When it comes to routine annual maintenance, many trawler owners choose to do the work themselves. Kudos to these owners, who develop a close relationship with the inner workings of their boat, which is a big confidence factor when out cruising. While not everyone is mechanically inclined, I think turning a wrench once in awhile brings a certain satisfaction.

Others take advantage of their favorite yard or engine service company for whatever maintenance is necessary and to prevent a problem from developing. This is important to keep everything running and shipshape. We all love a boat that doesn’t miss a beat when we are on the water.


(See: Cap Sante Marine & Northwest Marine Center Merge To Become Seattle Yachts Service)


Over the years, I have had numerous people ask at seminars what they should do in their engine room, what they should check, and what kind of maintenance is important, and how often. I recommend finding a good engine service company in your area that is familiar with your engine. Then schedule an appointment where they will perform the maintenance, but with you present to learn and watch. In my experience, the right engine techs will gladly explain what they are doing, what they are looking for, and why certain things are important. The service life of certain components is well known to them, and such information may not be readily found in a manual. You will even see what tools they use for certain tasks and learn some of their tricks to get things done.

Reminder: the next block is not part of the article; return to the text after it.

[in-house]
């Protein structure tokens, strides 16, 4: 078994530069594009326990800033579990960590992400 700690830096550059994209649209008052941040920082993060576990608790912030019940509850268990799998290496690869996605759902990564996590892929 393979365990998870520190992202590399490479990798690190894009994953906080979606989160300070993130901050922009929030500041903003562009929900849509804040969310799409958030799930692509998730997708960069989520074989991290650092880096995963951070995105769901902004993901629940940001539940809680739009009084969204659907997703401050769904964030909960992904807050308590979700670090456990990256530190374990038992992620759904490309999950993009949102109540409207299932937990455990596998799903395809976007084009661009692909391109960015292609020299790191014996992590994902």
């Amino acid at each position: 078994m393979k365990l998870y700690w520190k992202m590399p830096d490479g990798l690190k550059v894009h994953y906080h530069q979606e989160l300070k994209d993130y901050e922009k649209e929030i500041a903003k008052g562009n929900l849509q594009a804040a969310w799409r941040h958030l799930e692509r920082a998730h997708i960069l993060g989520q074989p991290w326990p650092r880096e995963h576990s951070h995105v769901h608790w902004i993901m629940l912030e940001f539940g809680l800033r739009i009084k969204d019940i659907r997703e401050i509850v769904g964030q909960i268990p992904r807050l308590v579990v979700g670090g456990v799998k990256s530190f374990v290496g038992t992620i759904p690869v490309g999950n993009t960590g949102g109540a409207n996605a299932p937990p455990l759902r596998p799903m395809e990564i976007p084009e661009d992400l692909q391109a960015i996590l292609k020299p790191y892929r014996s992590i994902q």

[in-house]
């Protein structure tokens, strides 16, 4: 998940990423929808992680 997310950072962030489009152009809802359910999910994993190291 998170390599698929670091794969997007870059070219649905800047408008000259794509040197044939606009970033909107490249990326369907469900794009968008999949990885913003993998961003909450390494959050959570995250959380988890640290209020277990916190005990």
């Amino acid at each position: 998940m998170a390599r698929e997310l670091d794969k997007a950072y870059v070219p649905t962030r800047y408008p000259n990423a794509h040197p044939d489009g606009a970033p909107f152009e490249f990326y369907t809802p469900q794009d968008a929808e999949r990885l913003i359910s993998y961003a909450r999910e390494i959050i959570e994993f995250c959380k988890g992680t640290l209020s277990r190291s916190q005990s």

After spreading blankets, tools, filters, oil, hoses, and other parts in the cockpit and saloon, Jeff first inspected the main engine cooling system, while his assistant went over the boat’s Westerbeke 5kW generator. Jeff talked about what he was doing while he worked, and I took lots of notes.